How do you raise $1.8 billion from investors in a little more than three months, as private-equity firm HGGC did recently during its third fund-raising? According to Kurt A. Krieger, the company’s general counsel and chief compliance officer, it has everything to do with how investors made out in the previous fund-raising.
“You have to have returns,” he says. “If your fund returns are below the 50th percentile, it’s hard to raise a successor fund. We call it survivor bias. If there aren’t good returns on a first fund, there is often no second fund. And you have to convince your investors that your returns are not random events. There has to be some differentiation, something you’ve been able to do, a clear strategy you can articulate.”
That HGGC reached a third fund-raising, therefore, is no accident. The firm has enjoyed a steady upward trajectory with each fund-raising, going from $1.1 billion to $1.3 billion to the recent $1.8 billion. The firm solidly occupies the middle-market—smaller firms might look to raise $100 million, while mega firms can reach $100 billion—and to get the returns on the money its investors put into it and retain their trust, it relies on a distinctive set of tried and true principles and practices that Krieger helps oversee.
In his role, Krieger has a global view of HGGC’s fund-raising process. He looks at securities filings and all the documentation required, but he’s also at the table, negotiating terms with investors or limited partners—terms he says tend to get much more favorable on the heels of success.
“As the firm’s position in the marketplace improves, the arc improves,” he says. “The terms of our first fund-raising were more favorable to the limited partners, the second achieved a greater balance, and we think the third gives the limited partners the protection they need but also gives us the flexibility we want.”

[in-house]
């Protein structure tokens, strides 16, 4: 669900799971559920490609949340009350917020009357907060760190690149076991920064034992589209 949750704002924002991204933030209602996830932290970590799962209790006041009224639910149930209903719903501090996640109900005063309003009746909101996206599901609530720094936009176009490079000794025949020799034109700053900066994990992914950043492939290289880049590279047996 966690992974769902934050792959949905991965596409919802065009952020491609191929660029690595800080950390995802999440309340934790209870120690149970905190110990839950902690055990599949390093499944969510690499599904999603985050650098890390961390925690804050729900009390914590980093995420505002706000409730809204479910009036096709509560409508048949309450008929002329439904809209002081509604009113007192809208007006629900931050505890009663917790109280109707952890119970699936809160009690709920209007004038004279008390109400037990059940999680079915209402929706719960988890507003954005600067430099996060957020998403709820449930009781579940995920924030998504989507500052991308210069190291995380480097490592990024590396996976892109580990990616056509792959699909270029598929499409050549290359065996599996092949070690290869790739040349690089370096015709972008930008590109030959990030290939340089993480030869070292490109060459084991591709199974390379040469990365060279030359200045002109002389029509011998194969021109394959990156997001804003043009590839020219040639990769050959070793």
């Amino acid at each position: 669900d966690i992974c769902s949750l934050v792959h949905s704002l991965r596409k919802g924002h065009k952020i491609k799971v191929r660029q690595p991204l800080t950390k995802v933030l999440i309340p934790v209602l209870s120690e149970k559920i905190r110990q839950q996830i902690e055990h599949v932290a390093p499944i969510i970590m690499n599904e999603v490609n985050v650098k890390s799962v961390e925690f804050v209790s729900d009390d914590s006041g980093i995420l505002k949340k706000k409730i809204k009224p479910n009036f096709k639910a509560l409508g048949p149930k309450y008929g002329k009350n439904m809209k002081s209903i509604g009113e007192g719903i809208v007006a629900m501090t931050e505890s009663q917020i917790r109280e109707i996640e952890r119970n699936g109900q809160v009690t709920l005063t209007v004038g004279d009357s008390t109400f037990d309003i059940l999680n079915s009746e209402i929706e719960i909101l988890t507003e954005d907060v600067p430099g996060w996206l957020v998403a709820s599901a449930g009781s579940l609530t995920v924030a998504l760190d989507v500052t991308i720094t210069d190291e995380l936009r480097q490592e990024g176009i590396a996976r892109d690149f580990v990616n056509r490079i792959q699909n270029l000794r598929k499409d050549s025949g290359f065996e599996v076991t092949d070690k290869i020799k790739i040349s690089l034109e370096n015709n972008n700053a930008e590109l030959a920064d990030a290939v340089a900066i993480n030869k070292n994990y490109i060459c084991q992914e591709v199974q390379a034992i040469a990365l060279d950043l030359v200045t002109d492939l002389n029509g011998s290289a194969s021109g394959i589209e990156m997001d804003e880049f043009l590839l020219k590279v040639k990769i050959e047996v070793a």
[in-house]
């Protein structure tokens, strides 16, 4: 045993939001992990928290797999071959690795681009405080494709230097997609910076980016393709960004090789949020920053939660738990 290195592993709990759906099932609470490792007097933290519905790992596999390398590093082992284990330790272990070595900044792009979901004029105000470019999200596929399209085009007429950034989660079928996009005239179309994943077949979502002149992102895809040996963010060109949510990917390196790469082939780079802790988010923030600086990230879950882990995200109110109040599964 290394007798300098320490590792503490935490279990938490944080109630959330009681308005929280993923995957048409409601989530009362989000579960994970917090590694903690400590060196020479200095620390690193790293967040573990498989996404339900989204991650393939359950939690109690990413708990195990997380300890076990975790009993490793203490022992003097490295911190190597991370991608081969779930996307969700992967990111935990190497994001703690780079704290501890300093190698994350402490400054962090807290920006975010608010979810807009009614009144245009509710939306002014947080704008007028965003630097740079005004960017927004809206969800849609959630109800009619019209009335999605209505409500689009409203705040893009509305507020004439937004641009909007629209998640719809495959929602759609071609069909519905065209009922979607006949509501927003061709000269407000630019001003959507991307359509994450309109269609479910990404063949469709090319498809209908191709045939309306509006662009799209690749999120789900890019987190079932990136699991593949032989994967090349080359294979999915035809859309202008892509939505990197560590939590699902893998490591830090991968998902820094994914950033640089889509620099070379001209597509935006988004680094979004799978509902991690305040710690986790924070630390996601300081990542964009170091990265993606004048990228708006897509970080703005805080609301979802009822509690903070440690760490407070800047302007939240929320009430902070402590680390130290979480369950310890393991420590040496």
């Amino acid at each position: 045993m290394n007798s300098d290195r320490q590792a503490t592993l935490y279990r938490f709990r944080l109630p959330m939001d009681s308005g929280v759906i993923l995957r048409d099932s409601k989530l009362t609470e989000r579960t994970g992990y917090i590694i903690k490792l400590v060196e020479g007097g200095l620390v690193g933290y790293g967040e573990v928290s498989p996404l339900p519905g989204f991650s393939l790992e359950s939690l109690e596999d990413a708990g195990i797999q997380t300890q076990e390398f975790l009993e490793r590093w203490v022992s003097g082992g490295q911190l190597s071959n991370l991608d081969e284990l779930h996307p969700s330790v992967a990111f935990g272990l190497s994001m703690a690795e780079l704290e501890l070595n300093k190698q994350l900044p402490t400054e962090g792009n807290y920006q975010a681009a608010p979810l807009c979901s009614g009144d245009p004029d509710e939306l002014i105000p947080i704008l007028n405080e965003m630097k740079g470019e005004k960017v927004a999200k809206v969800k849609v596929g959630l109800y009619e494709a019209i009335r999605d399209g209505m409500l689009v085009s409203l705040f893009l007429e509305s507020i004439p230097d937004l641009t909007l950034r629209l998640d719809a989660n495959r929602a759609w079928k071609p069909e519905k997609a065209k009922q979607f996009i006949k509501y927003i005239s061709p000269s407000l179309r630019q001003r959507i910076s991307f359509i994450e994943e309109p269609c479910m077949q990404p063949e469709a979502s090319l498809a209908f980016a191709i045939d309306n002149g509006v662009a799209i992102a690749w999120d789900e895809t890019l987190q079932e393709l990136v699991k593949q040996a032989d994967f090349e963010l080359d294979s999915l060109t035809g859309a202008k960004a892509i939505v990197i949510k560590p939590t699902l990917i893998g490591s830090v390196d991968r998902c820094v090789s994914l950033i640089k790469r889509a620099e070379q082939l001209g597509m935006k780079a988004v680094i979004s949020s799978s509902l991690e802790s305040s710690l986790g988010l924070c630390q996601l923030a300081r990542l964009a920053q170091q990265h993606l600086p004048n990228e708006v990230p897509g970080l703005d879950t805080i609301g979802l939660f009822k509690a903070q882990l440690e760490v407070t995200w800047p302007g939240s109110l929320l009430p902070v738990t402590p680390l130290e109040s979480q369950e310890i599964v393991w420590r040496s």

When a private-equity firm such as HGGC raises funds, it asks large institutions to commit capital with the understanding that the firm will go out and buy businesses with the money. The idea is to make those businesses profitable, sell them, and get the investors their returns.
All those investors want to know what they’re getting into, of course, so HGGC gets inundated with diligence questionnaires, some of which can go on for hundreds of pages. Krieger remembers one questionnaire that was more than three hundred pages, something that he chalks up to “the cost of doing business.”
Once it raises funds, HGGC focuses on deploying the capital with speed and efficiency. A fund generally has a ten-year life: six years of investment and four years of harvesting. Sometimes the investment goes at a quicker pace. Once 70–80 percent of the money has been spent, the firm gets going on the successor fund so that there are no gaps.
Krieger says that HGGC is somewhat unique in that it chooses to invest in businesses that are not necessarily on their last legs but just need a problem solved. A recent example was a business in Montreal that HGGC acquired. It was owned by a father and son who were coders. The company had developed a streamlined software solution for retailers to manage inventory and distribution across various channels of distribution, but it was unable to tap into the massive market for its product. HGGC found a German company trying to tackle the same problem and brought them together to stimulate international growth.
Working closely with the newly merged business’s management team, HGGC helped it build a formidable sales team, and it began to thrive. A bidding war between a couple of major strategic acquirers ensued, and the Montreal family cashed out. The father and son then used some of that money to invest in HGGC’s third fund.
“We think of ourselves as old-school partnership investors,” Krieger says. “We never buy 100 percent; we always try to work management, the founders, and sponsors into the deal so that they continue to have equity. Before we close, we come to a shared vision of what the next steps are, so we know what we are going to be selling when our investment ends. That drives who our investors should be—people that can add value to our investments.”
“Kurt’s has a great ability to take complex situations, identify the material issues, and examine them from both parties’ perspective to arrive at a workable solution.”
—Brian Harr, Shareholder